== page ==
restricted access This search result is for a Book

A City of Marble

The Rhetoric of Augustan Rome

Kathleen S. Lamp

In A City of Marble, Kathleen Lamp argues that classical rhetorical theory shaped the Augustan cultural campaigns and that in turn the Augustan cultural campaigns functioned rhetorically to help Augustus gain and maintain power and to influence civic identity and participation in the Roman Principate (27 b. c. e.—14 c. e.). Lamp begins by studying rhetorical treatises, those texts most familiar to scholars of rhetoric, and moves on to those most obviously using rhetorical techniques in visual form. She then arrives at those objects least recognizable as rhetorical artifacts, but perhaps most significant to the daily lives of the Roman people—coins, altars, wall painting. This progression also captures the development of the Augustan political myth that Augustus was destined to rule and lead Rome to greatness as a descendant of the hero Aeneas. A City of Marble examines the establishment of this myth in state rhetoric, traces its circulation, and finally samples its popular receptions and adaptations. In doing so, Lamp inserts a long-excluded though significant audience—the common people of Rome—into contemporary understandings of rhetorical history and considers Augustan culture as significant in shaping civic identity, encouraging civic participation, and promoting social advancement. Lamp approaches the relationship between classical rhetoric and Augustan culture through a transdisciplinary methodology drawn from archaeology, art and architectural history, numismatics, classics, and rhetorical studies. By doing so, she grounds Dionysius of Halicarnassus’s claims that the Principate represented a renaissance of rhetoric rooted in culture and a return to an Isocratean philosophical model of rhetoric, thus offering a counterstatement to the “decline narrative” that rhetorical practice withered in the early Roman Empire. Thus Lamp’s work provides a step toward filling the disciplinary gap between Cicero and the Second Sophistic.

restricted access This search result is for a Book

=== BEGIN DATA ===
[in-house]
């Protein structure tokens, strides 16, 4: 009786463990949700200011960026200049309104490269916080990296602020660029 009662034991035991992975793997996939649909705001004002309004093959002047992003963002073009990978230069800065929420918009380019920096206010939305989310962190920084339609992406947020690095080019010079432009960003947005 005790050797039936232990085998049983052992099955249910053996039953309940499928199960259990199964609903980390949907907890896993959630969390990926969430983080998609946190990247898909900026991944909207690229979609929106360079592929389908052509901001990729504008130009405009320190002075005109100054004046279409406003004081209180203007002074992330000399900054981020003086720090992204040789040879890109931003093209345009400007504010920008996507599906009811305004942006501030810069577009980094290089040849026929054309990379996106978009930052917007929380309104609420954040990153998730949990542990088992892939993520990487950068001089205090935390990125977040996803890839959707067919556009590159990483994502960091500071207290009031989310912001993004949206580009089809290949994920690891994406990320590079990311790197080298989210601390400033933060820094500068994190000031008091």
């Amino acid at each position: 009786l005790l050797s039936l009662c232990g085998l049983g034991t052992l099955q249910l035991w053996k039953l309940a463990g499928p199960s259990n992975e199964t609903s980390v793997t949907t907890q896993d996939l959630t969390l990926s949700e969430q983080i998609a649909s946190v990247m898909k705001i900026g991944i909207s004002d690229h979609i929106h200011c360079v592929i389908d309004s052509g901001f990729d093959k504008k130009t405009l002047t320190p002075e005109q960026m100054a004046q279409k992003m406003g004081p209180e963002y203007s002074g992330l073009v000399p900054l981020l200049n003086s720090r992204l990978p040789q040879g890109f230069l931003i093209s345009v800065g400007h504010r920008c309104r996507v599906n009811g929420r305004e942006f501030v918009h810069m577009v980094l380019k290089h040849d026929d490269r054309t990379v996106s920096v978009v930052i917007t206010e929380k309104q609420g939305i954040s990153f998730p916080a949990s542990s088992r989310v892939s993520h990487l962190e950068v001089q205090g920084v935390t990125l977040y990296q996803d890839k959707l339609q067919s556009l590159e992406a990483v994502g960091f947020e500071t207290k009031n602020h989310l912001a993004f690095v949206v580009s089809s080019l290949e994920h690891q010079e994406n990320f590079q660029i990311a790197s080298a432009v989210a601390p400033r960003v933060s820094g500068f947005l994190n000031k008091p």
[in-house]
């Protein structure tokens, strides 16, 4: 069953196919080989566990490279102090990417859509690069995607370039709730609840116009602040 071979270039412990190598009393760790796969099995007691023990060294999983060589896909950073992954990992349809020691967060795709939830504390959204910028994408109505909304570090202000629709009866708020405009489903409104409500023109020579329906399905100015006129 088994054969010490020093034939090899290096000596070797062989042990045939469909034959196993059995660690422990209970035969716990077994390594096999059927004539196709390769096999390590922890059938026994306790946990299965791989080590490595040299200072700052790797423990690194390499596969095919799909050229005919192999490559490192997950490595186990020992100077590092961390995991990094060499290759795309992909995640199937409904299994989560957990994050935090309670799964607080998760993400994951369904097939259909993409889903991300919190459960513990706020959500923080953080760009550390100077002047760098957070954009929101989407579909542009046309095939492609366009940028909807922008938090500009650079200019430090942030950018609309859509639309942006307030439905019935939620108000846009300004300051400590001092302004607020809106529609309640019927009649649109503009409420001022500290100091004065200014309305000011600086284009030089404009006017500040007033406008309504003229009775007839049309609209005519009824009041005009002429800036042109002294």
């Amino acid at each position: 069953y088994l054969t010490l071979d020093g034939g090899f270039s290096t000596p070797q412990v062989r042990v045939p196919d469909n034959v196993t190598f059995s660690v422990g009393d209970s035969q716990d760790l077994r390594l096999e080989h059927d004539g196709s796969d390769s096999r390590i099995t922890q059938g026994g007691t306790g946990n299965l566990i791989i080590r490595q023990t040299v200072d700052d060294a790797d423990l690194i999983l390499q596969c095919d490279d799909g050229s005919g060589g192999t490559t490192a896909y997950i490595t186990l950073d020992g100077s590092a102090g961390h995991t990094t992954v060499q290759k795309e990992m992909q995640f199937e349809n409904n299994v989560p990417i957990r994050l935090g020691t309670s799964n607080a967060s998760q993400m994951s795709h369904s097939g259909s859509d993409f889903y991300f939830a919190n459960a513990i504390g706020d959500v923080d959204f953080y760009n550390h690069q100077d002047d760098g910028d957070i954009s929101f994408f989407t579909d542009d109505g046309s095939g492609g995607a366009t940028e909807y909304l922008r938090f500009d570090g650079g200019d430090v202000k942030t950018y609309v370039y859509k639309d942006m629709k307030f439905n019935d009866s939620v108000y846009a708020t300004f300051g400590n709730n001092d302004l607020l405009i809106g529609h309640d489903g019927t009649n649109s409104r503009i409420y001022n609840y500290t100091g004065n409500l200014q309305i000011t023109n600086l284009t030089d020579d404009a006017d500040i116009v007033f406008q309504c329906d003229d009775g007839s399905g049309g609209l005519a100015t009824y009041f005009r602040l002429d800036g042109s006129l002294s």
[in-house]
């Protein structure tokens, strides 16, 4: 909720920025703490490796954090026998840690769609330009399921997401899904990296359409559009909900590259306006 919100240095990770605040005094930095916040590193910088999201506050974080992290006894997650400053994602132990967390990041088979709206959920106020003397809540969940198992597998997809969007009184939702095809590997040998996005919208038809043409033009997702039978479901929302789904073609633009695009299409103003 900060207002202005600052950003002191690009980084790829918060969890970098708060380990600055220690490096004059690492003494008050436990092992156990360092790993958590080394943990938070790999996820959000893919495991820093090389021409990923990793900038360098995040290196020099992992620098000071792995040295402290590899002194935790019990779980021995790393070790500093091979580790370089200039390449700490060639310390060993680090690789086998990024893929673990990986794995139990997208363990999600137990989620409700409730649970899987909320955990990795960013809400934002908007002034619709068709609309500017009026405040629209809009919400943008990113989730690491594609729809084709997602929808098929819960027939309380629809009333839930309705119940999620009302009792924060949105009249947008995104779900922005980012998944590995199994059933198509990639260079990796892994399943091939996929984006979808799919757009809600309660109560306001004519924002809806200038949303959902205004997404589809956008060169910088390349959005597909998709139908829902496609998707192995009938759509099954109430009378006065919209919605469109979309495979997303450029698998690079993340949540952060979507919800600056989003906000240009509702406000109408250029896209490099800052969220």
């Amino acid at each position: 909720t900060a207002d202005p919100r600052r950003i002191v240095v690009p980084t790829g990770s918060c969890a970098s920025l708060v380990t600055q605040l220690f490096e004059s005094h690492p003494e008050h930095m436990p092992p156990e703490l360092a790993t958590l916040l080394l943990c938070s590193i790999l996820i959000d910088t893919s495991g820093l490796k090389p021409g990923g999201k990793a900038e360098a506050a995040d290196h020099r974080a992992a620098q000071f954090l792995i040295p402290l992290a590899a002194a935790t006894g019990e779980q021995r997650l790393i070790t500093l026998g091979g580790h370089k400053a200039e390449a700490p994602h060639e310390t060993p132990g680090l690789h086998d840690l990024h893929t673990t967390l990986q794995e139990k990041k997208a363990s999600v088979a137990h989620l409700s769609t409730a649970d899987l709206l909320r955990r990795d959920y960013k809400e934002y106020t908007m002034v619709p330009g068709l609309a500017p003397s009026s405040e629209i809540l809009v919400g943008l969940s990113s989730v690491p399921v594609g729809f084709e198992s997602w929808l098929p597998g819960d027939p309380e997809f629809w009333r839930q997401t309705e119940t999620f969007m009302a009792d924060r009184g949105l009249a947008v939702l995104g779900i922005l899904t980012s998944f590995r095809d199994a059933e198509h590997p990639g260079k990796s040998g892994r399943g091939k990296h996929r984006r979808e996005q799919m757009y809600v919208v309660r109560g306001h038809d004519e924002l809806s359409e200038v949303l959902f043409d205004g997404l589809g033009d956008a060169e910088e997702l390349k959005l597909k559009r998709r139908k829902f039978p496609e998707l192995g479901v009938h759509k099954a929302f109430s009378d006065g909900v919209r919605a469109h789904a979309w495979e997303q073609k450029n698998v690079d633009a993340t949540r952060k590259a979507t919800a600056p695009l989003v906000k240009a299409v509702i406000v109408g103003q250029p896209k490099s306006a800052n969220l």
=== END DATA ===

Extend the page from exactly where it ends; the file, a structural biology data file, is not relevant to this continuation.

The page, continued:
The Civil War as Global Conflict

Transnational Meanings of the American Civil War

David T. Gleeson

In an attempt to counter the insular narratives of much of the sesquicentennial commemorations of the Civil War in the United States, editors David T. Gleeson and Simon Lewis present this collection of essays to highlight the war not just as a North American conflict but as a global one affected by transnational concerns. The book, while addressing the origins of the Civil War, places the struggle over slavery and sovereignty in the U.S. in the context of other conflicts in the Western hemisphere. Additionally Gleeson and Lewis offer an analysis of the impact of the war and its results overseas. Although the Civil War was the bloodiest conflict in America’s history and arguably its single most defining event, this work underscores the reality that the war was by no means the only conflict that ensnared the global imperial powers in the mid–nineteenth century and was in some ways just another part of the contemporary conflicts over the definitions of liberty, democracy, and nationhood. The editors have successfully linked numerous provocative themes and convergences of time and space to make the work both coherent and cogent. Subjects include such disparate topics as Florence Nightingale, Gone with the Wind, war crimes and racial violence, and choices of allegiance made by immigrants to the United States. While we now take for granted the values of freedom and democracy, we cannot understand the impact of the Civil War and the victorious “new birth of freedom” without thinking globally. The contributors to The Civil War as Global Conflict reveal that Civil War–era attitudes toward citizenship and democracy were far from fixed or stable. Race, ethnicity, nationhood, and slavery were subjects of fierce controversy. Examining the Civil War in a global context requires us to see the conflict as a seminal event in the continuous struggles of people to achieve liberty and fulfill the potential of human freedom. The book concludes with a coda that reconnects the global with the local and provides ways for Americans to discuss the war and its legacy more productively.

restricted access This search result is for a Book

Civil War Ghost Stories & Legends

Nancy Roberts

Few events have sparked more legends and stories of the supernatural than America's Civil War. The accounts of gallantry and heroism have spread far and wide. Nancy Roberts grew up listening to her father's stories of the War Between the States and she trekked over many battle sites with him during her childhood. After reading about General Joshua Chamberlain's supernatural experience at the Battle of Gettysburg, Roberts began to collect tales of the blue and gray and write them down. In her latest collection, the reader will visit famous Civil War sites such as Fredericksburg, Antietam, Johnson's Island, Andersonville, Fort Davis, Gaines Mill, Gettysburg, Fort Monroe, Harpers Ferry, Vicksburg, Richmond, Charleston, New Bern, and Petersburg. Through these stories, the reader will hear the voices of those brave individuals who lived through that dramatic era. Visit with Brigadier General J.E.B. Stuart on the banks of the Chickahominy River. Get the real story about John Brown's activities at Harpers Ferry. Hear the eerie whistle of Abraham Lincoln's funeral train.

restricted access This search result is for a Book

Claiming Freedom

Race, Kinship, and Land in Nineteenth-Century Georgia

Karen Cook Bell